Low Tech Printing: On Fabric

12 comments:

  1. We used big irish rooster potatoes in school for printing. I had forgotten about it! You got loverly results here and I really like the textured effect the stamping gives.

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    1. Ruth, my husband and I were questioning what 'big Irish Rooster' potatoes were, and surmised they must be like our giant Idaho bakers. Yup, it's all geography!

      When my kiddos were all little, we did quite a few stamping projects. One year we transformed an old bed sheet into a wonderful Halloween table cloth. They are all just about the right age to pull that out for our next Halloween gathering. I may have to dig it out myself just to reminisce.

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  2. A couple of weeks ago I was going to do this with my granddaughter. I carved the potatoes, got everything set up and left them on the table, and went to pick her up. When we got home, I found that my dog had eaten all the raw potatoes...

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    1. No way! These dogs would never do that, but we once answered the door at Christmas to later return to a whole ham--or what was left of it, under the kitchen table, and a huge part of it gone! I know dogs will eat the strangest things. Poor you!

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    2. i remember my mother coming home after a HS graduation ceremony and getting ready for a party and finding one of her dogs munching a corner out of the cake she had left on the counter.

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  3. This looks great! Now I want to try it! I love that you used stuff we all have laying around the house. I don't have the cutter, but I have pumpkin carving tools so I will try those. Thanks for the great tutorial!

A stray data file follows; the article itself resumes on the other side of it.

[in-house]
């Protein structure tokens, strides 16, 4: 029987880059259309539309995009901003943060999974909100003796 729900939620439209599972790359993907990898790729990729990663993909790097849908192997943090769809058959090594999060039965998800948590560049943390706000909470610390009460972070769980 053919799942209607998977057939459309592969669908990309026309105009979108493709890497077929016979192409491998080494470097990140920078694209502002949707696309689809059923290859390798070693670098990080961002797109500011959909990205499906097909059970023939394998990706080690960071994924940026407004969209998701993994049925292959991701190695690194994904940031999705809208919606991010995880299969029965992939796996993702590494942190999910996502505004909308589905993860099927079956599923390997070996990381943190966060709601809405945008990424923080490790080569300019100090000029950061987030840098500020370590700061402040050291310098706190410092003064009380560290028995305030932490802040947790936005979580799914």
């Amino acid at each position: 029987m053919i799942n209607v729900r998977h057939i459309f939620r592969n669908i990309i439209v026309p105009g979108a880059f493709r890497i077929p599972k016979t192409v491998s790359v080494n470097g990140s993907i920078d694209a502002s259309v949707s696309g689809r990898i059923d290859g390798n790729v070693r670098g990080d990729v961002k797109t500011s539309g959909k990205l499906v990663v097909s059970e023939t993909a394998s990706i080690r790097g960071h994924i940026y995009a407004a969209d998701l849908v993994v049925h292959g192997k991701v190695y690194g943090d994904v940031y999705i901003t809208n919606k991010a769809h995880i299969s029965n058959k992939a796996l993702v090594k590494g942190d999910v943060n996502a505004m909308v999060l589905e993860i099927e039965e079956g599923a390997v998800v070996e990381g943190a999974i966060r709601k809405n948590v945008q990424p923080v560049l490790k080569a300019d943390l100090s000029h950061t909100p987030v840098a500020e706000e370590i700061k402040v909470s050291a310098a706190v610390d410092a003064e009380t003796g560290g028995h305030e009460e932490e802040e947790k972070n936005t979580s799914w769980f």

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    1. That's a good idea, Katy! I know some of those are very sharp, but others are kid friendly, too. Let me know how it turns out, would you?

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  4. I really like the blue and white piece. I've never made my own stamps, but have had some fun with some fun ones Drama Teen liked when she was younger. Unfortunately, my "little one" no longer likes crafts, it's all video games these days. Sigh!

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  5. GREAT project. How did the latex paint hold up?

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    1. I would say excellent considering all the no-no's I did. I ironed and then washed it without letting it sit at least a day, and had very little wash out. At least, one can't see a difference at all in the print except the water was cloudy. I'll run it through the washer with a few loads to see how it does there, and keep you posted.

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  6. Its amazing to think that you can get such great results from a simple potato. I think a rooster potato is a red skinned one, with a thick skin too.

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    1. Thank you, Helen. I didn't get a chance to look this up, and it's good to know. I suppose most depends on the water content of the potato, but size matters, too.

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Thank you for sharing your ideas and comments. It's always enlightening to hear what you think, or if you have a suggestions. Some of you really make my day with your wit! I admit I struggle to keep up with replies during busy times, but it's because I'm working on new things to share with you. Give me a shout with anything urgent at julie@pinkdoxies.com, and I'll try to get right back with you.

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Julie